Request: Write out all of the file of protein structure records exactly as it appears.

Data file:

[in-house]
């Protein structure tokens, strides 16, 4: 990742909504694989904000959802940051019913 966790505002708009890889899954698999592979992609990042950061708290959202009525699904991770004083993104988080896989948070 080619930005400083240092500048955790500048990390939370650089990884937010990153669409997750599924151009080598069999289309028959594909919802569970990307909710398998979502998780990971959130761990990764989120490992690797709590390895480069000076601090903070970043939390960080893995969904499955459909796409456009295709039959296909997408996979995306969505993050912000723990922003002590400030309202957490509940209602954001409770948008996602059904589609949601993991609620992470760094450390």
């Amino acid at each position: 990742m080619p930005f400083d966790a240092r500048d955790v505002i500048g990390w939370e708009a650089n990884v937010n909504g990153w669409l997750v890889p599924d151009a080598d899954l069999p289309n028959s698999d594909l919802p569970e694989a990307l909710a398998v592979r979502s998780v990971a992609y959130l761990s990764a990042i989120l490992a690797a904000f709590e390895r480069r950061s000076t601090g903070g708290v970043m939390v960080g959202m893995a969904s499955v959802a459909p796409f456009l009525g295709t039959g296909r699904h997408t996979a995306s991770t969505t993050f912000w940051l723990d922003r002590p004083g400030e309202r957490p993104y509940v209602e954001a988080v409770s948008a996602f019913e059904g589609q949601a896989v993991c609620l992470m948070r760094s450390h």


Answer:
[in-house]
């Protein structure tokens, strides 16, 4: 990742909504694989904000959802940051019913 966790505002708009890889899954698999592979992609990042950061708290959202009525699904991770004083993104988080896989948070 080619930005400083240092500048955790500048990390939370650089990884937010990153669409997750599924151009080598069999289309028959594909919802569970990307909710398998979502998780990971959130761990990764989120490992690797709590390895480069000076601090903070970043939390960080893995969904499955459909796409456009295709039959296909997408996979995306969505993050912000723990922003002590400030309202957490509940209602954001409770948008996602059904589609949601993991609620992470760094450390």
């Amino acid at each position: 990742m080619p930005f400083d966790a240092r500048d955790v505002i500048g990390w939370e708009a650089n990884v937010n909504g990153w669409l997750v890889p599924d151009a080598d899954l069999p289309n028959s698999d594909l919802p569970e694989a990307l909710a398998v592979r979502s998780v990971a992609y959130l761990s990764a990042i989120l490992a690797a904000f709590e390895r480069r950061s000076t601090g903070g708290v970043m939390v960080g959202m893995a969904s499955v959802a459909p796409f456009l009525g295709t039959g296909r699904h997408t996979a995306s991770t969505t993050f912000w940051l723990d922003r002590p004083g400030e309202r957490p993104y509940v209602e954001a988080v409770s948008a996602f019913e059904g589609q949601a896989v993991c609620l992470m948070r760094s450390h």